Kerama Blue Sea

HOME Whale and Dolphin Travel
Vol. 003

Kerama Blue Sea

Date taken
February - March 2016
(Diagram of whaling at Kayoiura, Nagato City, Nagato City "Whale Museum")

At the Whale Museum in Nagato City, which I introduced in the last two issues, there is a visualization of the ancient whaling process, like the one in this photo, on display. Notice the red circles in the upper right and lower left. Can you see the flag fluttering in the air? This place is called "Yamami" and is the watchtower and command post of the old style whaling. As soon as a whale is spotted, the Yamadan-na (commander-in-chief) and Yamamiban (mountain watchman) fill this "Yamami" (watchtower) and inform the fleet of the type of whale and its path by banner, and instruct the net boats where to set their nets. A fleet of catcher boats drives the whales into the nets by banging on the sides of the boats and making noises that the whales do not like. The netting blocks the whale's movement, but it is no match for the whale, so the net is stretched again and again, and the whale is chased and harpooned to weaken it. When the whale becomes weak and it is time to kill it, the hazashi (person who kills the whale) jumps into the sea from the whaling boat and rides on the whale's back using the net as a clue. The whale's nostrils were cut open so that it could never dive again, and then a rope was threaded through the nostrils, and two boats (mossobune) clipped the whale and attached sticks to the rope to tow it to port.

This is what old-fashioned whaling is all about.
By the way, there is a place where whale watching is done by adopting these old whaling methods.

The Kerama Islands are located in Okinawa, far away from Honshu. The central island is Zamami Island, where humpback whales come to breed from December to March in the sea of Zamami.

(Top: Kerama sea and Zamami landing place / Bottom: Whale watcher at Inazaki observatory)

I In the photo above, the landing place on the far left is Zamami Port.This is the gateway to Zamami Island, where the fast boats and ferries from Naha come in. The Zamami Whale Watching Association is located in the waiting area of the port, and serves as the command center for whale watching.
There are three observatories on Zamami Island, Takagatsuyama Observatory, Chishi Observatory, and Inasaki Observatory, which become whale watchtowers during the whale watching season. The most important of these is the Inasaki Observatory in this photo. From this watchtower, the watchman informs the command center of the whale's movements by radio, and the command center informs the whale-watching ships.

We rented electric bicycles at a bike rental store near the harbor and came to visit the Inasaki Observatory.The watchtower was packed with two young watchmen.A short time after arriving at the Inasaki lookout, it began to rain as if the bottom of a bucket had fallen out, and showed no signs of stopping. The whale watching was called off and one of the watchers pulled out, leaving behind a young man in a yellow parka. I, too, was stuck in the rain and left alone with a young man in a yellow hoodie.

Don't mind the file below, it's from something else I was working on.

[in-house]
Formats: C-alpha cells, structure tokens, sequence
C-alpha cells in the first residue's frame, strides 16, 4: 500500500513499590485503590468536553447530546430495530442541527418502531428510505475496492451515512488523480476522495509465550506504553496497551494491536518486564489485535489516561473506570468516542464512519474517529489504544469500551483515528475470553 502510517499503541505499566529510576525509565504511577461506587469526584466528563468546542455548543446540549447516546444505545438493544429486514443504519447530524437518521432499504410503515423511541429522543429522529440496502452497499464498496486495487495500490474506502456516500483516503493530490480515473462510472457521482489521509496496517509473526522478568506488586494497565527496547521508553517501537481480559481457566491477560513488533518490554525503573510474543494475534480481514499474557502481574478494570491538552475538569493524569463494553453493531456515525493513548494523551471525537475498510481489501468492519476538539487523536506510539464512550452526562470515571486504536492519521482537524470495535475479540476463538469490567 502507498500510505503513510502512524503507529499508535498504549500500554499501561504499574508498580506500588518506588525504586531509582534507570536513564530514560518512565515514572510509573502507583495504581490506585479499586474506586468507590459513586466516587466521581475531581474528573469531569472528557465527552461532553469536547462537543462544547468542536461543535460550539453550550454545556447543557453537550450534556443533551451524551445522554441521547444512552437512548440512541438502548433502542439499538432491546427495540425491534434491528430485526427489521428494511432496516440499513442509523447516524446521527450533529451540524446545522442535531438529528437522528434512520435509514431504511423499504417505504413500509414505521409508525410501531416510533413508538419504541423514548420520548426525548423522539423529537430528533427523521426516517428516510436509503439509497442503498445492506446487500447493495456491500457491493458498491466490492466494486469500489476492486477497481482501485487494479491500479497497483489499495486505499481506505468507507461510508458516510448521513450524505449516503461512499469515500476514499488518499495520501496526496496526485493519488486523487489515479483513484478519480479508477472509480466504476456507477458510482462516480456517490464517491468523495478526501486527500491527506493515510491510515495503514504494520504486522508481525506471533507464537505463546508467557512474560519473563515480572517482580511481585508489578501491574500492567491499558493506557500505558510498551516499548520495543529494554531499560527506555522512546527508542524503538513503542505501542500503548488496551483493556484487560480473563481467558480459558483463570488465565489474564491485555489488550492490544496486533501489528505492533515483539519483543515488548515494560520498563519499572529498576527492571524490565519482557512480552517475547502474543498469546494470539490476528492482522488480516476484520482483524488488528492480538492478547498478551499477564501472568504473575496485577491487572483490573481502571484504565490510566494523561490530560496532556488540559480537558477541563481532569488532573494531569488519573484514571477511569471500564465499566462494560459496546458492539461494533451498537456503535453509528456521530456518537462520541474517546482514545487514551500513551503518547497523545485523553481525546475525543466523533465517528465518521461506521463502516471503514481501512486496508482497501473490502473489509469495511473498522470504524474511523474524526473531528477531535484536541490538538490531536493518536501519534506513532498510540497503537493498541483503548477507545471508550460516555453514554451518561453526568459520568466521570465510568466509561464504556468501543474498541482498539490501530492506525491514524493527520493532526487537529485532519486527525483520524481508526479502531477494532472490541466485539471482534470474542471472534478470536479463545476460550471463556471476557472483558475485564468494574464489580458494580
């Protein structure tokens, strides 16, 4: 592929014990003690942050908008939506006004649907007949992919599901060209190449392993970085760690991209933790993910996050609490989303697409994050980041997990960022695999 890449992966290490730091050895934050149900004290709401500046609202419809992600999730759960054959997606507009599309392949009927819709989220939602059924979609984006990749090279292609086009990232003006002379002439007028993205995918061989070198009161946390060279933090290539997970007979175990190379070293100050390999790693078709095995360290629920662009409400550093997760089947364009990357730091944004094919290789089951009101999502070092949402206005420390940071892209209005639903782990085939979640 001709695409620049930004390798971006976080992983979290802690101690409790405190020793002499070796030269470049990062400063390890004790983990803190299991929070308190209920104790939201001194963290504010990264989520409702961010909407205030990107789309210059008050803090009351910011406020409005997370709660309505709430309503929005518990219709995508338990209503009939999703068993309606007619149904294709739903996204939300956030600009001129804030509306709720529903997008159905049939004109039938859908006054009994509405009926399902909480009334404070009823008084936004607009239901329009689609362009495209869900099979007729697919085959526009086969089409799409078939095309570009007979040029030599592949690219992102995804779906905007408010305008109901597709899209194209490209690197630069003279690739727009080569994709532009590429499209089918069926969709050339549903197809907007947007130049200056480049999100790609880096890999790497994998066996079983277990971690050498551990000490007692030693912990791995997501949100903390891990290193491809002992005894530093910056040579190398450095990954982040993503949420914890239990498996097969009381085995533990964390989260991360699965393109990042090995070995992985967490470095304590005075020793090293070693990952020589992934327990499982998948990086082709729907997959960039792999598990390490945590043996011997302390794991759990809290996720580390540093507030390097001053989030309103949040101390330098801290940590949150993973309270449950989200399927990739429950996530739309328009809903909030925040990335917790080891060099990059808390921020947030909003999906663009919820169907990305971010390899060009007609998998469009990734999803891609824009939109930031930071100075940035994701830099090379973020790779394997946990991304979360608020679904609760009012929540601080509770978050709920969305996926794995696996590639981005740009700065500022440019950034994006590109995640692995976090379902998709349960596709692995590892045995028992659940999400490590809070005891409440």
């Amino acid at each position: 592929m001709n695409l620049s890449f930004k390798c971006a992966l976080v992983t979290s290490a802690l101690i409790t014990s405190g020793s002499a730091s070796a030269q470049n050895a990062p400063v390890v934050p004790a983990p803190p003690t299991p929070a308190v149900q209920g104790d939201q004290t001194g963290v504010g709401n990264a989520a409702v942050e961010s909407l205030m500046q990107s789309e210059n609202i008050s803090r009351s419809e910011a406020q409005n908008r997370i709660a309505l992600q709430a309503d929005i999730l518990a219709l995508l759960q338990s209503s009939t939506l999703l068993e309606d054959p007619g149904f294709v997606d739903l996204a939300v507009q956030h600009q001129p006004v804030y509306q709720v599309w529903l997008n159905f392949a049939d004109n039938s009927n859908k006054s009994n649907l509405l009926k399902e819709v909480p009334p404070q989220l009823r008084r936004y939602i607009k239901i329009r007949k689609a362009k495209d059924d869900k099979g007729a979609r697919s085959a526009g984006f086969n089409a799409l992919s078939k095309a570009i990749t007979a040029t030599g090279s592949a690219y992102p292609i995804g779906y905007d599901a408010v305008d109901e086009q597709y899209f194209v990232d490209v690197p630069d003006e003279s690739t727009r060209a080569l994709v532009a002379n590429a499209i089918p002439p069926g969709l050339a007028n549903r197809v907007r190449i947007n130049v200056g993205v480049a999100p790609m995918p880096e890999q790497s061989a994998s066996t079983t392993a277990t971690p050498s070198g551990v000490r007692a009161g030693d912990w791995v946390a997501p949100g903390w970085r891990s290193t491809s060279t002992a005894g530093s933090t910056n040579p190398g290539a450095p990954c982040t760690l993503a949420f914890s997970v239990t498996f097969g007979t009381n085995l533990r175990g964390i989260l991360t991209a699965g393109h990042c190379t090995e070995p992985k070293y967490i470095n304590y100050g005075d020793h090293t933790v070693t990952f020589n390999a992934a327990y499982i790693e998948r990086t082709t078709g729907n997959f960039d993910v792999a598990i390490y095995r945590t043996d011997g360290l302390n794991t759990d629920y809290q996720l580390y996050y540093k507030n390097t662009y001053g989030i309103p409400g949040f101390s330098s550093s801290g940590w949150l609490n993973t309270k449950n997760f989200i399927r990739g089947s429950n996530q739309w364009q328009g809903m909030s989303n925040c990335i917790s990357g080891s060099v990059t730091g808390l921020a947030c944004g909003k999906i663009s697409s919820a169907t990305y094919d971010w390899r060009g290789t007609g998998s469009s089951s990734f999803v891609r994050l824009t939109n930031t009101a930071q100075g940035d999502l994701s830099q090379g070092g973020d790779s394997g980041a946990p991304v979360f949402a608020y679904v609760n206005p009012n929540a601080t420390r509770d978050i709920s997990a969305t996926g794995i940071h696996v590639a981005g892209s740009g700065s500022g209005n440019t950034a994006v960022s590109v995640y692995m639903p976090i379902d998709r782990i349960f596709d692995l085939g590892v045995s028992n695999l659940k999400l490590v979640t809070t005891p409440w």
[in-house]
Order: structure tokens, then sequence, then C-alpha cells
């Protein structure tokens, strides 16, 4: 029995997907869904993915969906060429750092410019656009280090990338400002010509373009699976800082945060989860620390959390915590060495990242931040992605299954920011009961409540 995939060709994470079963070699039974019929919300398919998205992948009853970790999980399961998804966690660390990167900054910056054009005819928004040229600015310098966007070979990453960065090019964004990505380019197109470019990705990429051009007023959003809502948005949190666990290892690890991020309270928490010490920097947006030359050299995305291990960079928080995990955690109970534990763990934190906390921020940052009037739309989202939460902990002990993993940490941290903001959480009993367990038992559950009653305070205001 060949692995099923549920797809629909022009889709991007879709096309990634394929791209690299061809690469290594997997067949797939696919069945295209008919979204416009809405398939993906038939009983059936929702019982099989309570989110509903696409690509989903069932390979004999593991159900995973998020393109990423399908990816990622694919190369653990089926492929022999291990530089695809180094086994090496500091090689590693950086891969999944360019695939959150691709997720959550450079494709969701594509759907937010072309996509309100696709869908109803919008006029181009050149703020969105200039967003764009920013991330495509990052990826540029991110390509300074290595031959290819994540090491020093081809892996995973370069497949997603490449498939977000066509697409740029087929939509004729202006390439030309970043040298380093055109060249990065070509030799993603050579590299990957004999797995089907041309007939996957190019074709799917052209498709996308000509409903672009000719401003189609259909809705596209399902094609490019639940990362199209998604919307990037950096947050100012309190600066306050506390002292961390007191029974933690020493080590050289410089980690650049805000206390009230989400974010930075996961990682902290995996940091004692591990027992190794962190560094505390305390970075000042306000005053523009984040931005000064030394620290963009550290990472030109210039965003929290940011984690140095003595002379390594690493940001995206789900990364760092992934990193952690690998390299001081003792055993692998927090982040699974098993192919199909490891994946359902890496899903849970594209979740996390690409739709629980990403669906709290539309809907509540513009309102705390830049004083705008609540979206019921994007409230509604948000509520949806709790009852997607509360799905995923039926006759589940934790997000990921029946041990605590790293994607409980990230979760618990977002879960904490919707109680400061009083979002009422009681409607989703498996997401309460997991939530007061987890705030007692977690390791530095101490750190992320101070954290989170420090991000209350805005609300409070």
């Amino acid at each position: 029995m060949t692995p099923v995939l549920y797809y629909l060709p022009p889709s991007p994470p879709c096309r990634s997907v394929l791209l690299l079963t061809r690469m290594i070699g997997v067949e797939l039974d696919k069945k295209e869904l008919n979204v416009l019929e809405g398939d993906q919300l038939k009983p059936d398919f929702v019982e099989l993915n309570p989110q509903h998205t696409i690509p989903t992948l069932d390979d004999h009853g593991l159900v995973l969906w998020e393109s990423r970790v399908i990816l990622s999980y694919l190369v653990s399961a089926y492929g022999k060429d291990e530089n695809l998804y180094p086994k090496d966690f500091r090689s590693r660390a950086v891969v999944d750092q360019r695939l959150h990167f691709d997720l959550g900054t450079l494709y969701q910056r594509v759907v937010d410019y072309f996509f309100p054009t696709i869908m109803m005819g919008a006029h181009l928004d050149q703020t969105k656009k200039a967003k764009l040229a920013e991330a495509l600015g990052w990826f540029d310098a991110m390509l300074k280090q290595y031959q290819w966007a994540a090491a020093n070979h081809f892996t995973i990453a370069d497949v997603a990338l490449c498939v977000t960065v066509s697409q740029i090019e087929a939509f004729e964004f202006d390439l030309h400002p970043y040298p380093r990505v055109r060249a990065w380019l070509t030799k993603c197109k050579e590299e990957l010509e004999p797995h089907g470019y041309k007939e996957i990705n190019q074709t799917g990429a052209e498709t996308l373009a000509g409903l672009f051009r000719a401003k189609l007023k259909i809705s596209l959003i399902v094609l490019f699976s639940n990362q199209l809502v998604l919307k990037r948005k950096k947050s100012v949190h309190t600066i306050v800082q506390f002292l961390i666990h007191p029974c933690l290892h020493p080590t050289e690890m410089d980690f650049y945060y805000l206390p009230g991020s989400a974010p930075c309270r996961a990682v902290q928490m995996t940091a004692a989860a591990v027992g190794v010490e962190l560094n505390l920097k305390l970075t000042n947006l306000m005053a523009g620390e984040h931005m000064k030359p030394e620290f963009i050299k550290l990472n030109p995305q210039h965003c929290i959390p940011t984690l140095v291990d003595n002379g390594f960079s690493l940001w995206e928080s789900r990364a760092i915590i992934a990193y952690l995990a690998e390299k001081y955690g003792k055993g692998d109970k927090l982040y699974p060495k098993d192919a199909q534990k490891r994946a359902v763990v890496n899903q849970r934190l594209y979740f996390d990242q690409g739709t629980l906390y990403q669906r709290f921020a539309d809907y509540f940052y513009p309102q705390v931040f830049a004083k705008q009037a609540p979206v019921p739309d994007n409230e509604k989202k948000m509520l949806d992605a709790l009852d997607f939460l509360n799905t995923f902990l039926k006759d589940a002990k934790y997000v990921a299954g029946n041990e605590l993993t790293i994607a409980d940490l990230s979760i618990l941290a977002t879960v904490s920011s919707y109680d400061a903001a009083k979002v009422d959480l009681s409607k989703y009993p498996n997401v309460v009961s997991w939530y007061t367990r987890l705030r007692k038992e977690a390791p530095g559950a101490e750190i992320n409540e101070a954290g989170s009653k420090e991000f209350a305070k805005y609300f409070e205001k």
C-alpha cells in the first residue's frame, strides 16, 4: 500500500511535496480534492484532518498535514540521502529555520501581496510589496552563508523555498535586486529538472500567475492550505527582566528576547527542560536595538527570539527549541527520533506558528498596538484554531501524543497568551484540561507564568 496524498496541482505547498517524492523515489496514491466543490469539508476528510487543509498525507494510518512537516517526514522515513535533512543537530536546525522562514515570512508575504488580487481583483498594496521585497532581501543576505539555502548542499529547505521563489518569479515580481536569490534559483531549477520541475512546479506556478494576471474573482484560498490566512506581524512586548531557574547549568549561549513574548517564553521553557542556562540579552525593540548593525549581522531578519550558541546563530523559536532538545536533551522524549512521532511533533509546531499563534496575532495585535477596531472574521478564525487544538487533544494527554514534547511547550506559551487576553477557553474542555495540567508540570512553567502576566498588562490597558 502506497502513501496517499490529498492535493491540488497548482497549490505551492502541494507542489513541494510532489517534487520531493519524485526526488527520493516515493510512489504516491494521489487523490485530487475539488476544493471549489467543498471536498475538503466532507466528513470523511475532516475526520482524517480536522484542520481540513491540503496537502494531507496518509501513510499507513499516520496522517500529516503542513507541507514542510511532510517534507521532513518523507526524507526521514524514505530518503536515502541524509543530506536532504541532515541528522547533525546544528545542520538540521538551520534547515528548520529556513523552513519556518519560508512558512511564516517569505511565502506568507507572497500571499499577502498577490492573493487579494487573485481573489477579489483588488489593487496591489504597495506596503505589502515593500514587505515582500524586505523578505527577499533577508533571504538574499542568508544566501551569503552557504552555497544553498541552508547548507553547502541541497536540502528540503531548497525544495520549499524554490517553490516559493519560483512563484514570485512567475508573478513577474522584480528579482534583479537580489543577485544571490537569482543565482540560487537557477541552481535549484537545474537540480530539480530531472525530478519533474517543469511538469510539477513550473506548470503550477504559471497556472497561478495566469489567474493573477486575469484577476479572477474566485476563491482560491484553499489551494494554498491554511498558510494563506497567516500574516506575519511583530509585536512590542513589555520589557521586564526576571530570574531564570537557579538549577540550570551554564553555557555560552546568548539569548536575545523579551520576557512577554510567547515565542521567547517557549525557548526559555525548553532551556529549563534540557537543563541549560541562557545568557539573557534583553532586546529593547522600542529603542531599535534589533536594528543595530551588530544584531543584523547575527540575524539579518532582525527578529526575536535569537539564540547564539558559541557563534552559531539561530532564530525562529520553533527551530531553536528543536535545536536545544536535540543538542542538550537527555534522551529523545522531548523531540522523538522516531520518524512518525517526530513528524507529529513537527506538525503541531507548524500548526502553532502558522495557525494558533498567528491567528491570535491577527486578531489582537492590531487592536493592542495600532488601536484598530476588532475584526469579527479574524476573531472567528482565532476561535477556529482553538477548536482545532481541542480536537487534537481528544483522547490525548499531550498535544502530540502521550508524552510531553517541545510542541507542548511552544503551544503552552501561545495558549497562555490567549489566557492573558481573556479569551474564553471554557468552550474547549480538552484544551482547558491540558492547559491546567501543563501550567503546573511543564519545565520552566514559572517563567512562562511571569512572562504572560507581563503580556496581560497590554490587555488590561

The young man had been on a tuna fishing boat. When he had to get off the boat due to a back injury, he was scouted by whale watchers. That was the end of our personal conversation, but the rain showed no signs of letting up, and we received a radio call to cancel all monitoring for the day.
The young man encouraged me to get in the car.However, I couldn't leave my rental bike behind, so I declined, saying that I would go down the mountain after the rain had stopped.
But this was the wrong decision. The rain was getting worse and showed no signs of stopping, and dusk was approaching. There were no lights on the mountain roads, and some of the cliffs were sheer.
I ended up riding my bike in the rain before it got dark.By the time we reached the harbor after descending the cape of Inasaki, we were soaking wet and managed to get back to the hotel with passing tourists staring at us.

By the way, there are no big hotels or resorts on Zamami Island.Most of the rest houses, guesthouses, and guest houses are privately owned.The only hotel with an elevator is the Kerama Beach Hotel.The only thing that supports the economy of the Zamami Islanders is the tourists who come for marine sports in summer and humpback whale watching in winter.
Even if there is a plan to build a resort hotel, it will not be realized due to the opposition of the islanders. That's why the islanders are so warm-hearted toward their guests, and many of them stay at the same place every year.
I like to experience different places, so I visited Zamami three times, each time staying at a different place.
The first time I visited was at Rest House Asagi. The owner and the chef in the kitchen not only cooked for us, but also sang Okinawan songs and played sanshin (Okinawan guitar) during dinner. It was a fun memory for me.
The second time was at the Kerama Beach Hotel, the only one on the island with an elevator. The third time was at the guesthouse Nakayamagua, where you can stay overnight at a reasonable price. All of them are fun memories.
Back to the whales, the first whale-watching boat we were taken on was the "Escort," operated by Captain Sano.Our guides were Captain Sano's wife, Yumi Sano, and a part-timer named "Mr.Migration" (a nickname I gave him). Neither of them is a native of Zamami Island.Captain Sano is from Kagoshima.His wife, Yumi Sano, is from Nagoya.And the part-timer, "Mr.Migration" is from Kanagawa.All of them are truly unique people.

We were especially indebted to Captain Sano, and finally got to experience the mating pod of humpback whales at Zamami for the third time.So, I'll talk about this next time, and I'll leave you alone for now.

View from Takatsukiyama Observatory